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How to Use Socket.IO with Azure Mobile Service Node Backend

Publisert på 26 august, 2014

Software Developer Engineer, Azure Mobile Services
With Azure Mobile Service .NET backend you can do realtime communication using SignalR however such an option was not available for our node backend customers. With the latest update of Azure Mobile Service node backend, we’ve made it easy for you to hookup socket.io with your Mobile Service.


First of all clone your Mobile Service git repository locally like so:
C:\> git clone 
Then change your directory to ‘service’ folder and install ‘socket.io’ module
cd nodetestapp\service
npm install socket.io --save
Note: To avoid pushing the node_modules folder in your remote repository, you have to add the .gitignore file. See Support for package.json in Azure Mobile Services for details.
Now change your directory to ‘extensions’ folder and create a file called ‘startup.js’ with following contents:
var path = require('path');

exports.startup = function (context, done) {
	var io = require('socket.io')(context.app.server);
	io.on('connection', function(socket){
	  socket.on('chat message', function(msg){
		io.emit('chat message', msg);

       context.app.get('/public/chat.html', function(req, res) {
		res.sendfile(path.resolve(__dirname, '../public/chat.html'));
In the snippet above we configured socket.io and added a route to host our chat app.

Chat app

Create a new file ‘chat.html’ and put it in a new folder called ‘public’ inside the ‘service’ folder with following html:
<!doctype html>
    <title>Socket.IO chat</title>
      * { margin: 0; padding: 0; box-sizing: border-box; }
      body { font: 13px Helvetica, Arial; }
      form { background: #000; padding: 3px; position: fixed; bottom: 0; width: 100%; }
      form input { border: 0; padding: 10px; width: 90%; margin-right: .5%; }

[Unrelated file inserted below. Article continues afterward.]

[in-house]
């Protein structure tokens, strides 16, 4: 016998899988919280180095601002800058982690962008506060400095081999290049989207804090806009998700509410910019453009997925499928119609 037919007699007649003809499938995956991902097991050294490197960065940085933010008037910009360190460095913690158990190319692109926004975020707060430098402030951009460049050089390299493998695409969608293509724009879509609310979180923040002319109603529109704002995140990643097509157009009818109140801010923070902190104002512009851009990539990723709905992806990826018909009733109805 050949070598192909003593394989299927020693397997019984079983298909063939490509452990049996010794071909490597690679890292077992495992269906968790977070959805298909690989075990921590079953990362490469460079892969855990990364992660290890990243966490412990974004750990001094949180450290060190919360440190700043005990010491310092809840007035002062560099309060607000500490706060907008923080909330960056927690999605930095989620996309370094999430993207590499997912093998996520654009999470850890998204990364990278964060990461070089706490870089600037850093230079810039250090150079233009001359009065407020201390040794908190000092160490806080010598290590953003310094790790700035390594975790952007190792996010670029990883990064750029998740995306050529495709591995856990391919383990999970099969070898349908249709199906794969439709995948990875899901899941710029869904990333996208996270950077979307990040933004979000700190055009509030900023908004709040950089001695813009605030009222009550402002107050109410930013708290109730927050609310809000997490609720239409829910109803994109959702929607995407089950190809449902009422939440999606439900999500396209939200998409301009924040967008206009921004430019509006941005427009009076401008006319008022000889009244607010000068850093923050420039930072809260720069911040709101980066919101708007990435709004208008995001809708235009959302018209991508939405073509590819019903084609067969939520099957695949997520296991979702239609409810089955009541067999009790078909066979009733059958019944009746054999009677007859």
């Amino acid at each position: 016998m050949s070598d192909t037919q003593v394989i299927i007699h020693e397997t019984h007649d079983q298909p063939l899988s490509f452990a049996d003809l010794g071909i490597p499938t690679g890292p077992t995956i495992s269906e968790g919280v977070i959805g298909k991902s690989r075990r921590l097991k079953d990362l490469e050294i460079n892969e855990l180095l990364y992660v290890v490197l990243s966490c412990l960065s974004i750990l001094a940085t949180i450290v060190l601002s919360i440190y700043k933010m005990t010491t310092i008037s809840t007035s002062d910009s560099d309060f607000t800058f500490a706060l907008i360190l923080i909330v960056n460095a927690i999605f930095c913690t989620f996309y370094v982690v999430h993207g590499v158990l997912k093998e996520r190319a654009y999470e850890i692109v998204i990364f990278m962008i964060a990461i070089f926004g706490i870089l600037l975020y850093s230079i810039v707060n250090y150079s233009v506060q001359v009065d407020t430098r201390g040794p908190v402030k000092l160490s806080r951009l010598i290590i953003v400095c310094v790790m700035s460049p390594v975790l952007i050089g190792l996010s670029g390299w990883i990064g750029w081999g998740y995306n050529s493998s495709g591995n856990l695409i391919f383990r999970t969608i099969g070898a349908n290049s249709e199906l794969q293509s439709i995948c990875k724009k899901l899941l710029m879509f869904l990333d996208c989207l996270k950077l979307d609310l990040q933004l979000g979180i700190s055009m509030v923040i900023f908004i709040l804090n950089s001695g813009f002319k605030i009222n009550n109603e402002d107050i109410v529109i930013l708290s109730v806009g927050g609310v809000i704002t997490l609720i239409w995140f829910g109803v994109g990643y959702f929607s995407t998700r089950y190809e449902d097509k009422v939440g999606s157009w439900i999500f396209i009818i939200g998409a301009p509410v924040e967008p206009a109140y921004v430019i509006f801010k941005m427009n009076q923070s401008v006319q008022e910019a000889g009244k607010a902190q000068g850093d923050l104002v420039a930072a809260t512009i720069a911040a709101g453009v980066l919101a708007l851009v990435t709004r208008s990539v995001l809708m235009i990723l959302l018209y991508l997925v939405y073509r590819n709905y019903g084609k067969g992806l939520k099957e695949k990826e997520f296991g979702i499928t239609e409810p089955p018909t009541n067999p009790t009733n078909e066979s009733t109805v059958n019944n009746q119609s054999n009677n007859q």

form button { width: 9%; background: rgb(130, 224, 255); border: none; padding: 10px; }
      #messages { list-style-type: none; margin: 0; padding: 0; }
      #messages li { padding: 5px 10px; }
      #messages li:nth-child(odd) { background: #eee; }
    <ul id="messages"></ul>
    <form action="">
      <input id="m" autocomplete="off" /><button>Send</button>
    <script src="https://code.jquery.com/jquery-1.11.1.js"></script>
    <script src=""></script>    
      var socket = io();
        socket.emit('chat message', $('#m').val());
        return false;
      socket.on('chat message', function(msg){
Finally commit all your changes and push them up to your Mobile Service using add, commit and push commands of git. Then visit and you’ll see a page that shows you a text box and a button at the bottom. Open two instances of this page in the browser. Type a message and press enter. You’ll see the message in the other window too.

Scale out

The above sample works only when you have a single instance of your Mobile Service. If you have multiple instances then you’ll need to use redis as a backing store for your realtime communication along with socket.io. For that you can install the socket.io-redis node module from npm https://www.npmjs.org/package/socket.io-redis And you can configure it to work against your redis instance in Azure. See the following article for details: https://azure.microsoft.com/en-us/documentation/articles/cache-dotnet-how-to-use-azure-redis-cache/